25 Rooftop Gardens That Will Make Your Jaw Drop

Published April 2, 2015
Updated January 24, 2019

Just in time for spring, these rooftop gardens convene aesthetics, environmentalism and urban savvy into one stunning package.

Rooftop Gardens

Urban planners are frequently including green features like rooftop gardens in their designs. Source: Homes Direct

Rooftop gardens might seem like a development of modernity, but they actually date back to antiquity. From the famed ziggurats of Mesopotamia to the wondrous Hanging Gardens of Babylon, roof gardens have not only served to delight people, but also to grow food, provide flood control and insulate homes. Many cities across the globe are promoting the installation of rooftop gardens for these very reasons.

Rooftop gardens are most commonly found in cities where free ground level space is limited, heat build-up is of concern and water overflow is an issue. Gardens can actually reduce the overall heat absorption of a building, thus reducing energy consumption and helping fight smog. But that’s not the only thing these little environmental superheroes do. They also provide space for growing affordable and sustainable crops, recreation and migratory way stations for animals.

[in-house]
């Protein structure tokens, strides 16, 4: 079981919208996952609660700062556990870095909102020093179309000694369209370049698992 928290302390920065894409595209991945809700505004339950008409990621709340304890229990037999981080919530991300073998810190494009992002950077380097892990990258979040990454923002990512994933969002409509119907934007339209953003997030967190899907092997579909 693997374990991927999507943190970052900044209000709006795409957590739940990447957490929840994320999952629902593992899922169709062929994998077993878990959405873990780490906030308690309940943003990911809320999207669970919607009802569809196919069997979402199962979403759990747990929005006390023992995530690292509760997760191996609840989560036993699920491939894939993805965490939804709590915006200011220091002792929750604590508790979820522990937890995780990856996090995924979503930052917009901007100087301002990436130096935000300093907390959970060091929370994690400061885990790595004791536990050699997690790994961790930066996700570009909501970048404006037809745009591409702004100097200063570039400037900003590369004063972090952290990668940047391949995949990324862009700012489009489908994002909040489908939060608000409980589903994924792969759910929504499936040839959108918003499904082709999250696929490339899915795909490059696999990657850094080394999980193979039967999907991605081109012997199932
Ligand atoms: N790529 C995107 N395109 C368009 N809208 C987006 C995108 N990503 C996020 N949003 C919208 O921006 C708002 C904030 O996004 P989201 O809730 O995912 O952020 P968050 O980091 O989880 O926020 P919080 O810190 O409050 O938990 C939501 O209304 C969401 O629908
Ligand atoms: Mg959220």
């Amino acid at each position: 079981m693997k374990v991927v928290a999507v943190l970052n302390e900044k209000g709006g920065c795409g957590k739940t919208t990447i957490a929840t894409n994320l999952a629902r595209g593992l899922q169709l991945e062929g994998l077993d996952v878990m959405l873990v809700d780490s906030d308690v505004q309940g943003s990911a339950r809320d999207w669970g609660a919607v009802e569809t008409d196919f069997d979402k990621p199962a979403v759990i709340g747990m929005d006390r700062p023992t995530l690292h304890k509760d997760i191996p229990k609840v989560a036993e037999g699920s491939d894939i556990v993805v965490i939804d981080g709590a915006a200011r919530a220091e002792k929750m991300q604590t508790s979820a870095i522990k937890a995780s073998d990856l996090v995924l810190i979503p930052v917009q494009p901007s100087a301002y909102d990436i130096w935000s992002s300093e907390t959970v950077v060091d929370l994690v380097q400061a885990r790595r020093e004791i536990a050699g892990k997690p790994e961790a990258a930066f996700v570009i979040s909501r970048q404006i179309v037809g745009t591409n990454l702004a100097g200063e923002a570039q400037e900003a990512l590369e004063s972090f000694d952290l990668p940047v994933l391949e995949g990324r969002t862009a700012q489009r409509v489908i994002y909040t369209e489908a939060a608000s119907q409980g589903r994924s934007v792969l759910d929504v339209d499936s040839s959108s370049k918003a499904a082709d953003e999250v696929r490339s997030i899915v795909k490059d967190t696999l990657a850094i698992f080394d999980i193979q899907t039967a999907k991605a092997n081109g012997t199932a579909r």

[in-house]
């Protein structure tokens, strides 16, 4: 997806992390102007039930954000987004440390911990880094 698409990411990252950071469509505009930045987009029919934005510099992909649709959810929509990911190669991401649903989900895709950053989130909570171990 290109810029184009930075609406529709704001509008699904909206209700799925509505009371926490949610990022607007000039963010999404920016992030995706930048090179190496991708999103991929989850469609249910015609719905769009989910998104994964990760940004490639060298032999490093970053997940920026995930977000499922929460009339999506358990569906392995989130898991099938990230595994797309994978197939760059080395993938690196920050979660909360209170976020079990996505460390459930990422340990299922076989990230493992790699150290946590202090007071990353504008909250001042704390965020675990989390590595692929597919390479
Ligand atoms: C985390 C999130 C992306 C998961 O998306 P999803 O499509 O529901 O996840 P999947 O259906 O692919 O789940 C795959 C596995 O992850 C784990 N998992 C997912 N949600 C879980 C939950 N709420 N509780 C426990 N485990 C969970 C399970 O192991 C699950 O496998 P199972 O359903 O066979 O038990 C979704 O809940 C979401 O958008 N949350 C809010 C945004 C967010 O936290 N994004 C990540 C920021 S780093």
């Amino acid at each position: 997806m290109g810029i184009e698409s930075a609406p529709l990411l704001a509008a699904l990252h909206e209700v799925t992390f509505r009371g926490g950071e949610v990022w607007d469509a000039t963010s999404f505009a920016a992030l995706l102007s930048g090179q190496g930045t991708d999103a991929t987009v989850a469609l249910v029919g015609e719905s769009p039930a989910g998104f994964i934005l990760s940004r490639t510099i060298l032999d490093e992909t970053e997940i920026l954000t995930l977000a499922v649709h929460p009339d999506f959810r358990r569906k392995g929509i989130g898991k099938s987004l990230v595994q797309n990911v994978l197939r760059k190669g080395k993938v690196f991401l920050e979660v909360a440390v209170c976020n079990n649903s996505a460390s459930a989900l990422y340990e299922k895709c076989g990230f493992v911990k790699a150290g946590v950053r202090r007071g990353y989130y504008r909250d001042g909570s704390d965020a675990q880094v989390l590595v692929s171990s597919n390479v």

Just as ancient rooftop gardens were instrumental in human survival, modern roof gardening might make a difference in our own future. Roof garden advocates believe that roof farming can be the answer to food insecurity in cities and environmentalists believe that these green spaces will have a positive impact on climate change mitigation and adaptations.

For beauty, for economics, for survival, rooftop gardens are bringing the past into the 21st century, and the following gardens are no different. These 25 rooftop oases are so stunning, they would make King Nebuchadnezzar’s jaw drop:

Rooftop Gardens
Rooftop Gardens Pictures
Roof Forest
Beautiful Rooftop Gardens
25 Rooftop Gardens That Will Make Your Jaw Drop
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Susan Sims
When she's not fighting crime or cleaning the garbage disposal, you can find Susan writing about travel, science and things that go bump in the night.